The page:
Struggling Michigan takes first loss to MAC team, off to worst start in 41 years

ANN ARBOR, Mich. -- Holy Toledo.

Michigan's K.C. Lopata missed a 26-yard field goal with 4 seconds left, giving the Rockets a 13-10 win over the once-mighty Wolverines.

Toledo coach Tom Amstutz, who has spent most of his life in the city just south of the Michigan border, gazed at the scoreboard displaying the stunning score as he celebrated on the Big House field.

"Yeah, I enjoyed looking at it," Amstutz said. "I wasn't in a hurry to get off the field. I lingered a little bit because it was such a great feeling."

The Rockets went ahead early in the fourth quarter when Alex Steigerwald's career-long 48-yard field goal bounced off the crossbar.

With a chance to seal the victory, Toledo came up short on a fourth down to make a comeback possible for college football's winningest team.

Michigan seemed to set up overtime by driving to the Rockets 9, but Lopata's chip shot from the right side of the field sailed to the left of the uprights.

"It never goes down on one play," Rodriguez said. "There are a lot of plays we'd like to have back."

The Wolverines (2-4) have their worst six-game record since 1967 -- two years before Bo Schembechler started coaching them -- and their streak of playing in 33 straight bowls is in jeopardy.

"We're kind of at a crossroads," linebacker Obi Ezeh said. "We could either go downhill or we can hang tough and weather this storm."

It will be difficult for Michigan to bounce back this month with matchups at No. 6 Penn State and against No. 23 Michigan State.

"This will hurt for 24 hours -- at least," Rodriguez said. "But we can't let it hurt longer because we have a game coming up against a top-10 team."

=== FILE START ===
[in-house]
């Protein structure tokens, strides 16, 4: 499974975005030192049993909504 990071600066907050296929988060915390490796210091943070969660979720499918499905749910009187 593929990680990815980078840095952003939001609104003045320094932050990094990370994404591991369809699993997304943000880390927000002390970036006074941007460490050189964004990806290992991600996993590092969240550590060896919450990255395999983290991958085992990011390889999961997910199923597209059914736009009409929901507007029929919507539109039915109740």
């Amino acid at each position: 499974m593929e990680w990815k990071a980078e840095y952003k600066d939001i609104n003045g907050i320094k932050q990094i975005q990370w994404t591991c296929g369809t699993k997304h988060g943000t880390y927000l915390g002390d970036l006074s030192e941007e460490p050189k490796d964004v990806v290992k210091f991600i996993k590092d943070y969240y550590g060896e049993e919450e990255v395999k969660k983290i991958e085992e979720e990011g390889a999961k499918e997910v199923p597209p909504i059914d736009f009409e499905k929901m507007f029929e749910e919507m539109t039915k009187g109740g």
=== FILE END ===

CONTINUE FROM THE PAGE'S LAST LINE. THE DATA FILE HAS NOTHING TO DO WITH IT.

Everyone knew Rodriguez's first season would be a rebuilding one as he installed new schemes with inexperienced players, but this isn't what anybody had in mind.

"I'm just extremely disappointed and embarrassed," Rodriguez said.

Toledo (2-4) pulled off one of the biggest victories in school history -- rivaling wins over No. 9 Pittsburgh in 2003 and Penn State in 2000 -- and blemished Michigan's 24-0 record against the first Mid-American Conference.

"This one is special," said Amstutz, who was born in Toledo, played for the Rockets and was a longtime assistant before being named head coach in 2000. "It was a great, great win."

Nick Moore caught 20 passes -- a record against Michigan -- for 162 yards.

"I never thought I would have that many catches ever -- not even in little league," Moore said.

Toledo's Tyrrell Herbert returned one of his two interceptions 100 yards for the first score of the game.

Aaron Opelt was 33-of-50 for 257 yards and didn't throw an interception.

Michigan's Steven Threet was replaced in the second half because of a bruised elbow after completing 7 of 11 passes for 55 yards with a TD and an interception, a light toss that Herbert stepped in front of in the end zone.

Nick Sheridan wasn't much better and that was a problem for the Wolverines.

Sheridan was 8-of-16 for 65 yards and threw two interceptions, both of which went off receiver Toney Clemons' hands in the fourth quarter.

"I've got to be more accurate," Sheridan said after playing for the first time in three weeks.

Michigan's Sam McGuffie ran for 105 yards.

He also had a 29-yard reception that left him shaken up, but put his team in position to extend the game -- at least -- after getting the ball at its 33 with 1:32 left.

The Wolverines foreshadowed what the afternoon was going to be like by losing 2 yards on their opening drive and throwing an interception on the second drive that was returned the length of the field.

"We came in confident and we knew we had a chance to win," Herbert said. "To get a play like that, it just fueled the fire. We knew we could win in this stadium and we could beat these guys."